NEW YORK -- Honda Motor Co. has agreed to pay $85 million to settle an investigation by 46 U.S. states into its use of defective Takata airbag inflators in its vehicles, according to a consent order made public on Tuesday.
The state probes are connected with the ongoing recalls of tens of millions of vehicles equipped with potentially defective Takata inflators that were sold by Honda and other major auto manufacturers over the past 20 years.
To date, more than 40 million U.S. vehicles equipped with 60 million defective Takata airbags have been recalled because the inflators can explode when deployed, according to the National Highway Traffic Safety Administration. At least 25 deaths around the world and nearly 300 injuries have been linked to faulty Takata inflators.
Worldwide, the Takata recalls cover about 100 million inflators among 19 major automakers, including Honda.
In January, Honda said it would recall an additional 2.7 million older U.S. vehicles in North America for potentially defective Takata inflators. That recall covers Honda and Acura automobiles from the 1996 through 2003 model years.
Honda said it was aware of one field rupture of an inflator in the new recall campaign -- a 2012 crash in Texas that resulted in an injury -- and two in junk yards in Japan.
In the settlement announced Tuesday, American Honda Motor Co. and Honda of America agreed to upgrade their product safety procedures related to frontal airbags, including to reduce the risk that their inflators could rupture.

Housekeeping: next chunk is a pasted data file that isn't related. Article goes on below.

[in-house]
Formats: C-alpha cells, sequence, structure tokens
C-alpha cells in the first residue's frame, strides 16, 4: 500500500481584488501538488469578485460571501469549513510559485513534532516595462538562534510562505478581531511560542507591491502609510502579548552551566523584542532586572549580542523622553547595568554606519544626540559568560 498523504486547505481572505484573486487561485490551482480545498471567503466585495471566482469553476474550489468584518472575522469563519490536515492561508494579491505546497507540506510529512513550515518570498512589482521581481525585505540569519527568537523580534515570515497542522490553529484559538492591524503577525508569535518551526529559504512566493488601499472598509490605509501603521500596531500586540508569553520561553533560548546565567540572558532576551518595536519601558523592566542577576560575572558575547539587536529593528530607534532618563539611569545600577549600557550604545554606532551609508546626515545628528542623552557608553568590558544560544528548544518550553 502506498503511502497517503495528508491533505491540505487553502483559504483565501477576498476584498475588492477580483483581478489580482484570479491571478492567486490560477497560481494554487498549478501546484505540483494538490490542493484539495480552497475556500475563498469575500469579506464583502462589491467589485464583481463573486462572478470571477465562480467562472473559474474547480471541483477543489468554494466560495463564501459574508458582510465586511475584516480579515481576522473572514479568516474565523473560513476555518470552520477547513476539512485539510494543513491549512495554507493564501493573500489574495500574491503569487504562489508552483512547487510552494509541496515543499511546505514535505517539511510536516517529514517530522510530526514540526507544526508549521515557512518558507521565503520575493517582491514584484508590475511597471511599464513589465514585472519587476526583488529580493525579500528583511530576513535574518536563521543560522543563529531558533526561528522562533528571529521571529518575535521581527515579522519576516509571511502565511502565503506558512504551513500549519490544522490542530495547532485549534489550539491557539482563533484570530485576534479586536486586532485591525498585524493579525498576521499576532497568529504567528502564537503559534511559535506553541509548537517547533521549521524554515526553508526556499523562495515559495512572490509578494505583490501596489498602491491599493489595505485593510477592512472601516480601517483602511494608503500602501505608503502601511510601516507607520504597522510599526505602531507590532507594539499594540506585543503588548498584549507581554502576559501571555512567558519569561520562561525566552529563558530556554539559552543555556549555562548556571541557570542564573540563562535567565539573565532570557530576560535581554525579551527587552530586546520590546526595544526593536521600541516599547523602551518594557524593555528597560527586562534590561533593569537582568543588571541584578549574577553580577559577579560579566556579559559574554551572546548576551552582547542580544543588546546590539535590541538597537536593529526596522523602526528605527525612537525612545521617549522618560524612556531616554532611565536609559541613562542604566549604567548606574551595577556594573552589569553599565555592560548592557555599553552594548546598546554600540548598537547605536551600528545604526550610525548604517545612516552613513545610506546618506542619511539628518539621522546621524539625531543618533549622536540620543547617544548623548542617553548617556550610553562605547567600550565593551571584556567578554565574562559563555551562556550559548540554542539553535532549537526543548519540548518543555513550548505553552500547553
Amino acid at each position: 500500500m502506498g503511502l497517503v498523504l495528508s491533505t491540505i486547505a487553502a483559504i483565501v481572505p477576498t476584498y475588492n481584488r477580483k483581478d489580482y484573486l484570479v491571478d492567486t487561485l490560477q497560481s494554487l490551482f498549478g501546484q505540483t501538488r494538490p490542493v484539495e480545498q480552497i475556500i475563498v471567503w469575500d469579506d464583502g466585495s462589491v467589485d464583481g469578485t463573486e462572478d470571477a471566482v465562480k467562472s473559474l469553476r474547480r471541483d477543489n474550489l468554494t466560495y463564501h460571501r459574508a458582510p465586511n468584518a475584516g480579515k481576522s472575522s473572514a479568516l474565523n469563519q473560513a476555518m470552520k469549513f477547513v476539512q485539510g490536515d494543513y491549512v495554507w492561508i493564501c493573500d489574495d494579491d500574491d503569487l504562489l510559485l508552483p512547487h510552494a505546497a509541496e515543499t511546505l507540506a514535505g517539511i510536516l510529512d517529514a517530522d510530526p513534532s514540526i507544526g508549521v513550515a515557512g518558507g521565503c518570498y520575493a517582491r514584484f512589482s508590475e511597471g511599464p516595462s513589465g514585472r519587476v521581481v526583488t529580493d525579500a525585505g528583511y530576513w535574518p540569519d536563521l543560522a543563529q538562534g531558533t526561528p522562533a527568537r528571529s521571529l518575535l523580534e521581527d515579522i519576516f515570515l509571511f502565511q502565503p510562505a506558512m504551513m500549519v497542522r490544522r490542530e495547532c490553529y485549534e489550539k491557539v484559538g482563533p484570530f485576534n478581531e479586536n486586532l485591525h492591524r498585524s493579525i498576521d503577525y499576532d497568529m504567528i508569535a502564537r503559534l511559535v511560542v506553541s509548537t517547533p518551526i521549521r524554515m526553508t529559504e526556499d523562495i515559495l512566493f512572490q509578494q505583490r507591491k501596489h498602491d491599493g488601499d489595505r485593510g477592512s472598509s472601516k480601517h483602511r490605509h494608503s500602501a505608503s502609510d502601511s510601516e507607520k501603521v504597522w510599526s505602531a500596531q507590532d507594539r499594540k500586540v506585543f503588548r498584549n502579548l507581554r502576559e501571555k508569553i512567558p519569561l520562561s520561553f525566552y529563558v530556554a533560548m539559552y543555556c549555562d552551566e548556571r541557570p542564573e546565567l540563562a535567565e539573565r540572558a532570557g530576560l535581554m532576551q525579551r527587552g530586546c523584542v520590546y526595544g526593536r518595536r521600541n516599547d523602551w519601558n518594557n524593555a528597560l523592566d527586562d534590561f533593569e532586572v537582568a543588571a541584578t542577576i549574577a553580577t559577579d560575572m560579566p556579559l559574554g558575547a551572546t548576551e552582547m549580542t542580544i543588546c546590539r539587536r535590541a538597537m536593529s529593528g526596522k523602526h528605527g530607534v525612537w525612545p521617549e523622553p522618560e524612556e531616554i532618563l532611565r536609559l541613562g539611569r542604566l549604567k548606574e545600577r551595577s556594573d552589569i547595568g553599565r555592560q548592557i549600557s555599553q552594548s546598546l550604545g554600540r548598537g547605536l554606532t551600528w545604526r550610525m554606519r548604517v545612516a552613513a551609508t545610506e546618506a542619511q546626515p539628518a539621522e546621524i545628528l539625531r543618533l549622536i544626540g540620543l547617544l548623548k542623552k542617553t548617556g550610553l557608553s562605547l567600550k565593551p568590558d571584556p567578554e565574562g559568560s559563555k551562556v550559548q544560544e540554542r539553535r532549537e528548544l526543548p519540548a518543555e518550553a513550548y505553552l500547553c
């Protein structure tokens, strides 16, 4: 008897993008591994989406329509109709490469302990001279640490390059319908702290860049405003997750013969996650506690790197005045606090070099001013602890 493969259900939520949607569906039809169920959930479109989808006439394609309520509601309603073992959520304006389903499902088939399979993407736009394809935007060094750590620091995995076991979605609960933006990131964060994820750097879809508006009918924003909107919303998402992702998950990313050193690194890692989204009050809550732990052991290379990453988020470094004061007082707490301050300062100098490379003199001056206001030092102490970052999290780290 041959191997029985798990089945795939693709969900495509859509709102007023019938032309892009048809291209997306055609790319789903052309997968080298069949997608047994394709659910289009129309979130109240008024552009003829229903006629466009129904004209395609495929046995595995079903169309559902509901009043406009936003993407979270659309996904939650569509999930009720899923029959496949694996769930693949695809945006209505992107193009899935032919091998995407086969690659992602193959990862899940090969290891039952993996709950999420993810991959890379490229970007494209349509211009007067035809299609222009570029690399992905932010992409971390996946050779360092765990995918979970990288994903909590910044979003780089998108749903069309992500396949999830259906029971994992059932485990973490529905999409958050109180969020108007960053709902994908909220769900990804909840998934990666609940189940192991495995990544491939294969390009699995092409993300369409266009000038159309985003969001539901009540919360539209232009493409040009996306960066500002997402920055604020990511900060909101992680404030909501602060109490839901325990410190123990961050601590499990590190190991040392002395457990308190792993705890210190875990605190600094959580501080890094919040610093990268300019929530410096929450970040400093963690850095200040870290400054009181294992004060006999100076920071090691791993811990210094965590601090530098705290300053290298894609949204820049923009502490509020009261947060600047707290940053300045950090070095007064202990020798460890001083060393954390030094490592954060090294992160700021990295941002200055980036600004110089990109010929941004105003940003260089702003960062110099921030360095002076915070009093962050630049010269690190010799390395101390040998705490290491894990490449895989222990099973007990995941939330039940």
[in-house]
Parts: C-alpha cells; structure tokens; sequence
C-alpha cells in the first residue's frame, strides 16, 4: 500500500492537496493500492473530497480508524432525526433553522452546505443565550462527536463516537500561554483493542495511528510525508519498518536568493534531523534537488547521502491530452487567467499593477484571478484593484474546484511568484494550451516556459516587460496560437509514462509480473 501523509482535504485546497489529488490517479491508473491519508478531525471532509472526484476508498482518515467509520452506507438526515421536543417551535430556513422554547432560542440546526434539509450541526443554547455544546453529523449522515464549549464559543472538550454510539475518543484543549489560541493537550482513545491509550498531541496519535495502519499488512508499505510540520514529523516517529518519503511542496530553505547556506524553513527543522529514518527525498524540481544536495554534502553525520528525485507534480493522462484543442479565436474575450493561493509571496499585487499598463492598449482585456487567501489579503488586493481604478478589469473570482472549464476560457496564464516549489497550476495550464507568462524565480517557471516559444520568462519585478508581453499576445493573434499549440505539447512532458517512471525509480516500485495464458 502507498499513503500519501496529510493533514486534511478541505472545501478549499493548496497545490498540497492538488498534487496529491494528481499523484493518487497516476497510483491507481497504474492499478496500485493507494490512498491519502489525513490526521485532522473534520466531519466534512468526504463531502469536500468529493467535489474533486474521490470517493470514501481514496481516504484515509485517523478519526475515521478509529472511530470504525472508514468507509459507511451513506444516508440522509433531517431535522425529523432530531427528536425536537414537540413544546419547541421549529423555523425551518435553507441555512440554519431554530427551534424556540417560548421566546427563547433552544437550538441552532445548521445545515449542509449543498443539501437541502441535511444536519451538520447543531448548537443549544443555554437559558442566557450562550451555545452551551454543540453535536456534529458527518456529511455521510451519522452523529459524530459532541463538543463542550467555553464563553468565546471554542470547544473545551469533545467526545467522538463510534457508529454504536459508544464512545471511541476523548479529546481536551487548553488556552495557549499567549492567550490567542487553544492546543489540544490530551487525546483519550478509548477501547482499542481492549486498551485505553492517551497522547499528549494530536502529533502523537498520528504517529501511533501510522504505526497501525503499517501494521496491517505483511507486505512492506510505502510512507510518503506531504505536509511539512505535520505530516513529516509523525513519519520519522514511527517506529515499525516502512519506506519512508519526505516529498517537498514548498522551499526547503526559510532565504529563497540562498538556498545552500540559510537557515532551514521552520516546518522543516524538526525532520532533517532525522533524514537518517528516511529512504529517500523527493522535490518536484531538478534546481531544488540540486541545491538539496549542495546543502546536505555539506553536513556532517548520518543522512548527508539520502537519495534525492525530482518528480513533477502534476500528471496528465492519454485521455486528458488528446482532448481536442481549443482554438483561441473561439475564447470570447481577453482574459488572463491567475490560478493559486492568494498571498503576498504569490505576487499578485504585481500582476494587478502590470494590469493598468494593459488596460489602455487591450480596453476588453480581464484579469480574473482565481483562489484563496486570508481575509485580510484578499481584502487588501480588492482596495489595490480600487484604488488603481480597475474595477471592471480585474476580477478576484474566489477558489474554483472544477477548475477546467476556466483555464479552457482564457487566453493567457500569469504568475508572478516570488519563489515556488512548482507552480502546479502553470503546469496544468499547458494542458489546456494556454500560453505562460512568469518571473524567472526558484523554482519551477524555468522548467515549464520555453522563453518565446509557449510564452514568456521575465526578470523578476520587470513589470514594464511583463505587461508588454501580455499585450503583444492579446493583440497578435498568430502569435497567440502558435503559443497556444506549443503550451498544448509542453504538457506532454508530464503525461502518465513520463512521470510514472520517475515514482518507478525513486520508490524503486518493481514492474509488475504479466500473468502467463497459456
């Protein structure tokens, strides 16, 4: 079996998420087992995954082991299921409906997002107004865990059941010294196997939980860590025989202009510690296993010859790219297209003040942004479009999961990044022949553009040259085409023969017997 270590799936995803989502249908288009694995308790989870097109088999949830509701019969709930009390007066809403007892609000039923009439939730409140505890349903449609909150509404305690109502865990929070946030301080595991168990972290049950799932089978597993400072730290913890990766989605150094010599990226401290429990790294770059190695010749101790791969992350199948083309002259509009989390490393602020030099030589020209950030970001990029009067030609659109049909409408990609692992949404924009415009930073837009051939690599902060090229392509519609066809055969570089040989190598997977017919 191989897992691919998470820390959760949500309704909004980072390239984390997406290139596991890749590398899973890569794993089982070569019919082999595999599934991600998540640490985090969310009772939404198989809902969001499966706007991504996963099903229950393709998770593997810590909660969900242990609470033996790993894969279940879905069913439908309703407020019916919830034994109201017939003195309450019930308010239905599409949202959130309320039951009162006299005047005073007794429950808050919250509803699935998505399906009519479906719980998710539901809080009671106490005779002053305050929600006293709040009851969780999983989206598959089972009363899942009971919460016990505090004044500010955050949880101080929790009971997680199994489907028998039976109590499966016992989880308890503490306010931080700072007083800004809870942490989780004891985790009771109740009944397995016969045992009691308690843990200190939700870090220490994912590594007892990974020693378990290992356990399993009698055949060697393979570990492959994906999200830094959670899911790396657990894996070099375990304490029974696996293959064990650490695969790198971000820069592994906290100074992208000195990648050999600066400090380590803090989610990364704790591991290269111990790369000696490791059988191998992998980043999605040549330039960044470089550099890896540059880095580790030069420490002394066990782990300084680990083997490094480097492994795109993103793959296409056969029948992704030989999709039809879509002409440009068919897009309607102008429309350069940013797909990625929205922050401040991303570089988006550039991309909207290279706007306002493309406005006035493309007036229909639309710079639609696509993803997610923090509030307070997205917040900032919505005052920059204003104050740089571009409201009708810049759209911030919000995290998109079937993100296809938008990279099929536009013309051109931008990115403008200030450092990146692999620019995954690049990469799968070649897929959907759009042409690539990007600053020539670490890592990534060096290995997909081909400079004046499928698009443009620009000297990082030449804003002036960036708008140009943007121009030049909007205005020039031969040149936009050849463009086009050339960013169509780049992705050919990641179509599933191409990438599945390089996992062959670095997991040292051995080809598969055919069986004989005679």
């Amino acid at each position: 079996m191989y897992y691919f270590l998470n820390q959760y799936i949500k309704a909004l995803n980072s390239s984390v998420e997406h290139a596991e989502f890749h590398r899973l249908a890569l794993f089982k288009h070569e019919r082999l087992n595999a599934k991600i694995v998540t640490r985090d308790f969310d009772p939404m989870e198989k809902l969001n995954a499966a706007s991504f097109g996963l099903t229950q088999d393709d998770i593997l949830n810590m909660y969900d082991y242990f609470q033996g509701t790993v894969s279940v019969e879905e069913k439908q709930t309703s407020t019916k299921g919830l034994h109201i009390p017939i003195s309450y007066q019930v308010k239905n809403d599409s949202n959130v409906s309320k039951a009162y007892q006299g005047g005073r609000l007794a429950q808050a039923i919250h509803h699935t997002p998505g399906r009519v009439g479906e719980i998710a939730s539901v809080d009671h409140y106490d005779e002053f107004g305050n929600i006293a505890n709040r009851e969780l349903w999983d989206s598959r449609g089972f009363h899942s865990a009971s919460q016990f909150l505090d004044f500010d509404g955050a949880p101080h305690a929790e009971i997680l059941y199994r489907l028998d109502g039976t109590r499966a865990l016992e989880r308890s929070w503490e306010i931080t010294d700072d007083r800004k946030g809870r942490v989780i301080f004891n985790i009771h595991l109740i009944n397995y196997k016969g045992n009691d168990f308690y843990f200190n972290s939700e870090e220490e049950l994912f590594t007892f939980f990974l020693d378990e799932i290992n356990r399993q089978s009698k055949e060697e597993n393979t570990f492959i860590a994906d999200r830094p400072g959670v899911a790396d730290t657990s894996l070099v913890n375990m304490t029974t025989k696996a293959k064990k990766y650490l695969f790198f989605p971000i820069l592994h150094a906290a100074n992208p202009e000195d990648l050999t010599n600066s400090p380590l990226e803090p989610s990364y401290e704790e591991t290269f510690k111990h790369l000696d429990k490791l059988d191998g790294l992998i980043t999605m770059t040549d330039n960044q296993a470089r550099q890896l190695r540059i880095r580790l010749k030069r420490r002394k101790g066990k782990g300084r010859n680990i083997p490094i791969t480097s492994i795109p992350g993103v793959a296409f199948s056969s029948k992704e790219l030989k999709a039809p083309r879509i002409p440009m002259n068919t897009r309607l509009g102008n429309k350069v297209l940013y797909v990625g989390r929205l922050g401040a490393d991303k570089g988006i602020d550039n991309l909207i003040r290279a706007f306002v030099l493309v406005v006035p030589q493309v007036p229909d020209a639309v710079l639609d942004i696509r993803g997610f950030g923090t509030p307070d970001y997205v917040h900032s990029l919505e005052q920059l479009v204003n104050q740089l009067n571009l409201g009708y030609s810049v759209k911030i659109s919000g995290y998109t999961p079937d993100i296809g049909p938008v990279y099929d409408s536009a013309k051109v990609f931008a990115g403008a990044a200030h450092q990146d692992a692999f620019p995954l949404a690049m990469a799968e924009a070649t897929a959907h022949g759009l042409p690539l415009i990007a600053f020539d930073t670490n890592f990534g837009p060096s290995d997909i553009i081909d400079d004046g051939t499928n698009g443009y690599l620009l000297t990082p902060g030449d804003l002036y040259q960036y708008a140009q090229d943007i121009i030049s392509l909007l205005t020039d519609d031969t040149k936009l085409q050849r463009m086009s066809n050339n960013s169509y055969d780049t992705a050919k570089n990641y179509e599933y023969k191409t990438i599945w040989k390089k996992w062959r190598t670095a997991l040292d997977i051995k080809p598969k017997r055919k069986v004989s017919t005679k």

The Honda affiliates agreed to the consent order without admitting wrongdoing and to avoid the cost of further litigation, the automaker said. Court approval is required.
"The now-bankrupt airbag inflator supplier, Takata, pleaded guilty in 2017 to federal criminal fraud charges for deceiving Honda and other automakers about the safety of its airbags," Honda's statement said. "Under the terms of these civil settlements, Honda does not acknowledge any wrongdoing.
"Honda continues to lead the industry in its efforts to replace defective Takata airbag inflators. The company has thus far replaced more than 16 million defective Takata airbag inflators in its vehicles and made more than 292 million individual attempts to contact owners and urge them to have their recalled Takata airbag inflators replaced."
A multistate group of attorneys general had been investigating Honda's use of Takata airbags since December 2015, according to the consent order.
Automotive News contributed to this report.